Careers in media are made in many ways, but rising from a squalid sex scandal while serving as governor of New York is fairly unique. Yet that’s apparently what’s happening with Eliot Spitzer, whose reign as the Empire State’s Number One law and order icon famously lasted just 15 months, strangled in its crib by the revelations of his taste for prostitutes—reportedly at a cost of some $80,000, dating back at least to when he was New York’s attorney general.
Spitzer kept an understandably low profile in the immediate aftermath of his resignation, but he’s been dipping his toes into the spotlight with increasing frequency since December 2008, when Slate first started publishing his columns, first on the economy but since then on a wide range of subjects, most recently on the continued relevance of the Gettysburg Address.
In recent weeks he’s also appeared on Real Time with Bill Maher, The Colbert Report, CNN, and on May 28 as the substitute anchor of MSNBC’s Dylan Rattigan Show. Predictably enough, both CNN and MSNBC are now wooing him as a program host, possibly as early as this fall. An AP story quotes Baruch College politics professor Doug Muzzio as saying, “It seems to me that he craves the spotlight and I think he craves relevance. He really deeply believes that he has something to offer that is uniquely Spitzer and that drives him. The fact that he blew it on so many levels pushes him more. This is almost redemption.”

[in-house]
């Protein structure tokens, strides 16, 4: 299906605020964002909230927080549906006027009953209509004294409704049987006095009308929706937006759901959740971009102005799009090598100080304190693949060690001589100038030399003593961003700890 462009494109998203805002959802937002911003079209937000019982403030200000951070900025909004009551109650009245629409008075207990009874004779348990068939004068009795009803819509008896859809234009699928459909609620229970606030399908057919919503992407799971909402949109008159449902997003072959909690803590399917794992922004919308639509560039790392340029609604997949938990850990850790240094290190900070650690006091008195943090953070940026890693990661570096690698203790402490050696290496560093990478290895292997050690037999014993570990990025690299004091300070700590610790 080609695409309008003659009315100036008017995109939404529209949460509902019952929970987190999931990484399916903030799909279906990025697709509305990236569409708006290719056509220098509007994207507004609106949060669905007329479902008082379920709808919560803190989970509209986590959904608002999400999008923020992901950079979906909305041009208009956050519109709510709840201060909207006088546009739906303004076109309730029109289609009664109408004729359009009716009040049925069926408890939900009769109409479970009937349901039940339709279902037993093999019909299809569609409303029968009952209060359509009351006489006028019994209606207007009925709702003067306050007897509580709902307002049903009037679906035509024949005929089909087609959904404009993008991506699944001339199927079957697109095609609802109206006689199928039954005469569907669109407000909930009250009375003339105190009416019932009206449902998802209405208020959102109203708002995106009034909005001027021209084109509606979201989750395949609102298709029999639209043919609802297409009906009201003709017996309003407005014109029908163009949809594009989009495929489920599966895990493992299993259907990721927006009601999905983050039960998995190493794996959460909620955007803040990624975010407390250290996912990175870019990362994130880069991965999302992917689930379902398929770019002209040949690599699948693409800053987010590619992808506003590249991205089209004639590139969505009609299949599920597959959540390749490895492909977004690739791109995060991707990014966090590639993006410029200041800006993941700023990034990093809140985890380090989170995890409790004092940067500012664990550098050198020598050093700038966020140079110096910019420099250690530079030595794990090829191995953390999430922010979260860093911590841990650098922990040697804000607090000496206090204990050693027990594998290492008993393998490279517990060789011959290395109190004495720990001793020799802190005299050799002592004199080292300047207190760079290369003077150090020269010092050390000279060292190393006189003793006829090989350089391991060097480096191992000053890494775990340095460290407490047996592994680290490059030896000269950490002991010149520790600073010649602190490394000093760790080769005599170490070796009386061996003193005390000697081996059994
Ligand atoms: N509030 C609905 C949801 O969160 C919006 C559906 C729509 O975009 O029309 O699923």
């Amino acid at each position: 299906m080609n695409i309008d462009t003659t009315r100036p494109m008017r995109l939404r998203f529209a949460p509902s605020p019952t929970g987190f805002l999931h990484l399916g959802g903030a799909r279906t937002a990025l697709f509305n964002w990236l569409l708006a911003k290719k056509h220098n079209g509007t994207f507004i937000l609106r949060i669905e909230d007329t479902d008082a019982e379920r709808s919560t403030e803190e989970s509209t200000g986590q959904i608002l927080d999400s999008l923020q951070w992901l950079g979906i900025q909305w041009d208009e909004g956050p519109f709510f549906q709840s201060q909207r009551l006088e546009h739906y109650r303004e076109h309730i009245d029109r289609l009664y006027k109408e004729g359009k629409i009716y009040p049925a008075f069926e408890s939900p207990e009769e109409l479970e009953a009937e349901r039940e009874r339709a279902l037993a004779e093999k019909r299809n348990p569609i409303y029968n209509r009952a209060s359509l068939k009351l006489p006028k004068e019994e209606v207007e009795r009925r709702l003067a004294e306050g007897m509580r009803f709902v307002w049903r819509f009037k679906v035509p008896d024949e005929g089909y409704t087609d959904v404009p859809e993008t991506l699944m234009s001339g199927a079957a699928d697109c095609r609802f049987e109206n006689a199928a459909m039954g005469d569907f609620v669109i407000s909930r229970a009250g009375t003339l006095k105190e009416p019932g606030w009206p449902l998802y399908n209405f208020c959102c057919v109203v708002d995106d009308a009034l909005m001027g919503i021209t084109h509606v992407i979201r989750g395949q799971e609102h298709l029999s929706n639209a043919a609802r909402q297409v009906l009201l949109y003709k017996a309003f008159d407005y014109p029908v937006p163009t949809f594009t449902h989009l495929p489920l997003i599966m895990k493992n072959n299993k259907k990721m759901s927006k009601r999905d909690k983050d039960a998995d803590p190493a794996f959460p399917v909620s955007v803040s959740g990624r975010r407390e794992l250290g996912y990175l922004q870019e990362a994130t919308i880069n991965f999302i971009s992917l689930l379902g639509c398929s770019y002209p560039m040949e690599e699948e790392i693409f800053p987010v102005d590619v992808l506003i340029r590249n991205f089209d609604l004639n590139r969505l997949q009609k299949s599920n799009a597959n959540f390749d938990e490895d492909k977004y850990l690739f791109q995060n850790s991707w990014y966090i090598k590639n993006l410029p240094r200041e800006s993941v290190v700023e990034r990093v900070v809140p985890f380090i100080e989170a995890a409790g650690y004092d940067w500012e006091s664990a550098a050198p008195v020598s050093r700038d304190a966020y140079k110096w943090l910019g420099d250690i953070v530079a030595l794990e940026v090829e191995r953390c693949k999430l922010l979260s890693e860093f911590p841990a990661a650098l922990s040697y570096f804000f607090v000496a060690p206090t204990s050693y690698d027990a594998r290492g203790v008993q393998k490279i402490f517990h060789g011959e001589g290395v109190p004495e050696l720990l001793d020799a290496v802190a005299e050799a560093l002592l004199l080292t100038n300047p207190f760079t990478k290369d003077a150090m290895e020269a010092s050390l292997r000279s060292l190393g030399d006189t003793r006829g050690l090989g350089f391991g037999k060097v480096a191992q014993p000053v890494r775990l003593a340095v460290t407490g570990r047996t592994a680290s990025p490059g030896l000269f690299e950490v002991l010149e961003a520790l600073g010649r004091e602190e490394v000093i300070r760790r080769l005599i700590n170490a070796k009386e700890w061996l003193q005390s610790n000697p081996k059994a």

(It also quotes a retired NBC News exec saying, “It’s not a good idea, in my opinion, for a news division to associate itself with a guy who not only got himself in trouble with his sexual escapades but also wasn’t a very effective governor.”)
If Spitzer goes through with his transformation into a media presence—and not, as some still believe he will, return to politics—it will be the culmination of a remarkable turnaround. It’s tough to imagine any of the various governors who’ve been forced from office over the past few years—New Jersey’s Jim McGreevy, Connecticut’s John Rowland, California’s Gray Davis—rebounding so spectacularly at all, much less in two years’ time.
But even more impressive (for the moment, at least) is how quiet Spitzer’s reinvention has been. It’s hard to believe that the mailrooms at CNN and MSNBC aren’t already waist-deep in vitriolic letters from Tea Partiers and GOP zealots over how giving regular airtime to Democrat Spitzer won’t end in tears for us all. Perhaps once he’s actually broadcasting.
Of course, he’ll also still always be fodder for a punchline. As David Letterman—who is still beating the “Bill Clinton’s a horndog” drum—put it last month, should Spitzer get his own show, “That would be a switch—somebody paying him for an hour.”
If The Eliot Spitzer Show does come to pass, the ex-gov may find himself laughing along for a change. After all, Oxycontin and loofah jokes haven’t much affected Rush Limbaugh and Bill O’Reilly’s popularity—or their bank accounts.